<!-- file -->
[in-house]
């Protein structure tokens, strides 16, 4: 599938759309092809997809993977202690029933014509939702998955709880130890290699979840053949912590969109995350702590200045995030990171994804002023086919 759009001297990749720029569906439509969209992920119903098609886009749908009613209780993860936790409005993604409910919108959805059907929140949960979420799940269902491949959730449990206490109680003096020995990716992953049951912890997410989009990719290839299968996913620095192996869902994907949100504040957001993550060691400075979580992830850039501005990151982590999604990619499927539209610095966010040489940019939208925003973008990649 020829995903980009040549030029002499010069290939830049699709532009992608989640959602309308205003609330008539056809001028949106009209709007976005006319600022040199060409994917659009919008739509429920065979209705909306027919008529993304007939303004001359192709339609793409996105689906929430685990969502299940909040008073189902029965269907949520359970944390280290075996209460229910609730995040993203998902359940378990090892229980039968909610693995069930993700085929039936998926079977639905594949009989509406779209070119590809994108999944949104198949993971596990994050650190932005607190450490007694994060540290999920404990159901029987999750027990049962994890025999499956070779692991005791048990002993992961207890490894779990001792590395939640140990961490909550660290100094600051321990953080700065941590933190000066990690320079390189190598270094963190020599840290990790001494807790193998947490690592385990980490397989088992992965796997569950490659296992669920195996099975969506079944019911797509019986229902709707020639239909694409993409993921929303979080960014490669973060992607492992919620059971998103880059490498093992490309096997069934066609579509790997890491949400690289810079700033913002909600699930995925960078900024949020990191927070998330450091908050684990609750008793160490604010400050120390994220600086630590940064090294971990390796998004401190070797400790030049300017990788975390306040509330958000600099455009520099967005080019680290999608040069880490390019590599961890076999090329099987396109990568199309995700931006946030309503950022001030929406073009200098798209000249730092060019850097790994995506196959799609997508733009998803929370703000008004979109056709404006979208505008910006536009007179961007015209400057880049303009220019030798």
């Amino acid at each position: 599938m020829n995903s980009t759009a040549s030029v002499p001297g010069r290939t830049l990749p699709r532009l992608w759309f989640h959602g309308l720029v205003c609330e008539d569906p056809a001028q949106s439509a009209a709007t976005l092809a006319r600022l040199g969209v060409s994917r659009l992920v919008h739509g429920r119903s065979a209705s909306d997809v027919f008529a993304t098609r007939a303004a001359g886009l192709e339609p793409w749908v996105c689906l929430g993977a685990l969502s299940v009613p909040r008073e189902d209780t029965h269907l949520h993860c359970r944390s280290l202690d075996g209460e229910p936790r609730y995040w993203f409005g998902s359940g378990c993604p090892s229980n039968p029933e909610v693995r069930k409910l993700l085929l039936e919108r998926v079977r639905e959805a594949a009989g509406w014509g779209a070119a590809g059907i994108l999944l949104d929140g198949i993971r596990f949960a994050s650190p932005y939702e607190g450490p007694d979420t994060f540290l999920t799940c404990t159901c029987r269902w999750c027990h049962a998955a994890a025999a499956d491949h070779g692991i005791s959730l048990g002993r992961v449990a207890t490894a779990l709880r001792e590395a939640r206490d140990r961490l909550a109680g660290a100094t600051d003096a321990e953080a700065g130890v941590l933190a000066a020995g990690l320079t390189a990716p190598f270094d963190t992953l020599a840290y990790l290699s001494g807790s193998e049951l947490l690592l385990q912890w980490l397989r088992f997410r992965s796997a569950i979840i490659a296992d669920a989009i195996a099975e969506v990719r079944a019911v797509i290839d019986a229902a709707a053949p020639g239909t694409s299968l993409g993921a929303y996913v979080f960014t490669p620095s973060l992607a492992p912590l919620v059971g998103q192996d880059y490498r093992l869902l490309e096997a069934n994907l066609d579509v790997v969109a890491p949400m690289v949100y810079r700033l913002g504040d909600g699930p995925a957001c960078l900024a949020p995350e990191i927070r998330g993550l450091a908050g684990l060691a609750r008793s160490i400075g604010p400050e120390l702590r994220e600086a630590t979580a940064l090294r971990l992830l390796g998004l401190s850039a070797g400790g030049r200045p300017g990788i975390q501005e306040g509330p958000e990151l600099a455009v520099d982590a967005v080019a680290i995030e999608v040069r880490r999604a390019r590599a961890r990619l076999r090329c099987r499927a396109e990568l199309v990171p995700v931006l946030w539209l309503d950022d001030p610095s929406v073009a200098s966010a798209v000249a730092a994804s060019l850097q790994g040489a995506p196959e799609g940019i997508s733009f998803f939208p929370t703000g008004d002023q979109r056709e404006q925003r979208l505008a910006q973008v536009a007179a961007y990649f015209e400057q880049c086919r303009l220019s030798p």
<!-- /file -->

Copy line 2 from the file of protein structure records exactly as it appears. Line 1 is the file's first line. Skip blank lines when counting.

């Protein structure tokens, strides 16, 4: 599938759309092809997809993977202690029933014509939702998955709880130890290699979840053949912590969109995350702590200045995030990171994804002023086919 759009001297990749720029569906439509969209992920119903098609886009749908009613209780993860936790409005993604409910919108959805059907929140949960979420799940269902491949959730449990206490109680003096020995990716992953049951912890997410989009990719290839299968996913620095192996869902994907949100504040957001993550060691400075979580992830850039501005990151982590999604990619499927539209610095966010040489940019939208925003973008990649 020829995903980009040549030029002499010069290939830049699709532009992608989640959602309308205003609330008539056809001028949106009209709007976005006319600022040199060409994917659009919008739509429920065979209705909306027919008529993304007939303004001359192709339609793409996105689906929430685990969502299940909040008073189902029965269907949520359970944390280290075996209460229910609730995040993203998902359940378990090892229980039968909610693995069930993700085929039936998926079977639905594949009989509406779209070119590809994108999944949104198949993971596990994050650190932005607190450490007694994060540290999920404990159901029987999750027990049962994890025999499956070779692991005791048990002993992961207890490894779990001792590395939640140990961490909550660290100094600051321990953080700065941590933190000066990690320079390189190598270094963190020599840290990790001494807790193998947490690592385990980490397989088992992965796997569950490659296992669920195996099975969506079944019911797509019986229902709707020639239909694409993409993921929303979080960014490669973060992607492992919620059971998103880059490498093992490309096997069934066609579509790997890491949400690289810079700033913002909600699930995925960078900024949020990191927070998330450091908050684990609750008793160490604010400050120390994220600086630590940064090294971990390796998004401190070797400790030049300017990788975390306040509330958000600099455009520099967005080019680290999608040069880490390019590599961890076999090329099987396109990568199309995700931006946030309503950022001030929406073009200098798209000249730092060019850097790994995506196959799609997508733009998803929370703000008004979109056709404006979208505008910006536009007179961007015209400057880049303009220019030798």